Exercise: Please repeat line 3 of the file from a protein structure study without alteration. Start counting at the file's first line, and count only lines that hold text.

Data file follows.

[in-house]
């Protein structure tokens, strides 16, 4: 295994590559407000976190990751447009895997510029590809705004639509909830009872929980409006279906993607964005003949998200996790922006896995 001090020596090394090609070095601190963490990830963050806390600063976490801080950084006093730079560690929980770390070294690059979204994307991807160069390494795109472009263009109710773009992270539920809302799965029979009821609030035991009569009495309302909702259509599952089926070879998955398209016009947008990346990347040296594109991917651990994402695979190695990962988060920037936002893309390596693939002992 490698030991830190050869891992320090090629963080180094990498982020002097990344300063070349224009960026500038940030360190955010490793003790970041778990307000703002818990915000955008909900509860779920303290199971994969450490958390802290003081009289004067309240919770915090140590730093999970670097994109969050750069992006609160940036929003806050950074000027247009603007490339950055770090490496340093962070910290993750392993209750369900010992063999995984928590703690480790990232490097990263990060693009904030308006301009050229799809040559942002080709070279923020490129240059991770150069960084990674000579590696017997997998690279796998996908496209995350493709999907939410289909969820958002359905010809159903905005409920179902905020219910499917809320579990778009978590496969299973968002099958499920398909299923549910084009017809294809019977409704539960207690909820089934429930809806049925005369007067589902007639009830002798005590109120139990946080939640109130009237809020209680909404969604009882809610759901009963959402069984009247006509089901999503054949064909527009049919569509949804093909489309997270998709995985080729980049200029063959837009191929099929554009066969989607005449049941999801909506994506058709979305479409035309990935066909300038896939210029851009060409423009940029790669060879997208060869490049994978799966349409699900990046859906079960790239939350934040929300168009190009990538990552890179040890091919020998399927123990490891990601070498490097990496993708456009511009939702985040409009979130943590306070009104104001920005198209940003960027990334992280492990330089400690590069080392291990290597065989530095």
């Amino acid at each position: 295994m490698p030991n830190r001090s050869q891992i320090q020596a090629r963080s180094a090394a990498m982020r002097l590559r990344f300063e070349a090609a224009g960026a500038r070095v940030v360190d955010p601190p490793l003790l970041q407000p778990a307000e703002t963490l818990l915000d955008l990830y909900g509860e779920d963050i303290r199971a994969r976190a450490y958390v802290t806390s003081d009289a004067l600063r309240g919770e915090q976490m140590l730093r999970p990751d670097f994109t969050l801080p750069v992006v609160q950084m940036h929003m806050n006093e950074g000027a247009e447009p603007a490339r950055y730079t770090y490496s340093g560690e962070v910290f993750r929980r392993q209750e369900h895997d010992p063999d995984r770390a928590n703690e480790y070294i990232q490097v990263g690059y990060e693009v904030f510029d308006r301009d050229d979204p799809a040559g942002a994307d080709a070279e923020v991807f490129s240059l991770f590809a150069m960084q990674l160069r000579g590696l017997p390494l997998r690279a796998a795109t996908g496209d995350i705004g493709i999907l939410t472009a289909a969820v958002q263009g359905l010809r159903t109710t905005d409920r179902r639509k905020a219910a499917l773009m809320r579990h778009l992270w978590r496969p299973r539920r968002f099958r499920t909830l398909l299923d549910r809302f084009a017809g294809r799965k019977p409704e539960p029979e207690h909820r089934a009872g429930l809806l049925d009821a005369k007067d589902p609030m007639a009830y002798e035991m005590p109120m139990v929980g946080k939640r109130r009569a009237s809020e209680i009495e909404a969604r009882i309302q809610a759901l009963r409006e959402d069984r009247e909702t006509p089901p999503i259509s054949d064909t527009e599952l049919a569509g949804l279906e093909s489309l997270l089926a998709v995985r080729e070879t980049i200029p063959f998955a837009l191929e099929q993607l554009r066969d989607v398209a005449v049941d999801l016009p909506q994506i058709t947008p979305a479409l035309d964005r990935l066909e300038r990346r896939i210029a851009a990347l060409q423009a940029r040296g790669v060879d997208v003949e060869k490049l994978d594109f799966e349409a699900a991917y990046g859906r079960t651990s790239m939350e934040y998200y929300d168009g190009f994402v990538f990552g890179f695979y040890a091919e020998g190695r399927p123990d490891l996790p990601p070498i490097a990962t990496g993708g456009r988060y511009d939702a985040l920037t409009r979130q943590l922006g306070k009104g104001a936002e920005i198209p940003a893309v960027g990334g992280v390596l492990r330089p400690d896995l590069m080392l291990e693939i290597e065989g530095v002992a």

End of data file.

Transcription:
């Amino acid at each position: 295994m490698p030991n830190r001090s050869q891992i320090q020596a090629r963080s180094a090394a990498m982020r002097l590559r990344f300063e070349a090609a224009g960026a500038r070095v940030v360190d955010p601190p490793l003790l970041q407000p778990a307000e703002t963490l818990l915000d955008l990830y909900g509860e779920d963050i303290r199971a994969r976190a450490y958390v802290t806390s003081d009289a004067l600063r309240g919770e915090q976490m140590l730093r999970p990751d670097f994109t969050l801080p750069v992006v609160q950084m940036h929003m806050n006093e950074g000027a247009e447009p603007a490339r950055y730079t770090y490496s340093g560690e962070v910290f993750r929980r392993q209750e369900h895997d010992p063999d995984r770390a928590n703690e480790y070294i990232q490097v990263g690059y990060e693009v904030f510029d308006r301009d050229d979204p799809a040559g942002a994307d080709a070279e923020v991807f490129s240059l991770f590809a150069m960084q990674l160069r000579g590696l017997p390494l997998r690279a796998a795109t996908g496209d995350i705004g493709i999907l939410t472009a289909a969820v958002q263009g359905l010809r159903t109710t905005d409920r179902r639509k905020a219910a499917l773009m809320r579990h778009l992270w978590r496969p299973r539920r968002f099958r499920t909830l398909l299923d549910r809302f084009a017809g294809r799965k019977p409704e539960p029979e207690h909820r089934a009872g429930l809806l049925d009821a005369k007067d589902p609030m007639a009830y002798e035991m005590p109120m139990v929980g946080k939640r109130r009569a009237s809020e209680i009495e909404a969604r009882i309302q809610a759901l009963r409006e959402d069984r009247e909702t006509p089901p999503i259509s054949d064909t527009e599952l049919a569509g949804l279906e093909s489309l997270l089926a998709v995985r080729e070879t980049i200029p063959f998955a837009l191929e099929q993607l554009r066969d989607v398209a005449v049941d999801l016009p909506q994506i058709t947008p979305a479409l035309d964005r990935l066909e300038r990346r896939i210029a851009a990347l060409q423009a940029r040296g790669v060879d997208v003949e060869k490049l994978d594109f799966e349409a699900a991917y990046g859906r079960t651990s790239m939350e934040y998200y929300d168009g190009f994402v990538f990552g890179f695979y040890a091919e020998g190695r399927p123990d490891l996790p990601p070498i490097a990962t990496g993708g456009r988060y511009d939702a985040l920037t409009r979130q943590l922006g306070k009104g104001a936002e920005i198209p940003a893309v960027g990334g992280v390596l492990r330089p400690d896995l590069m080392l291990e693939i290597e065989g530095v002992a």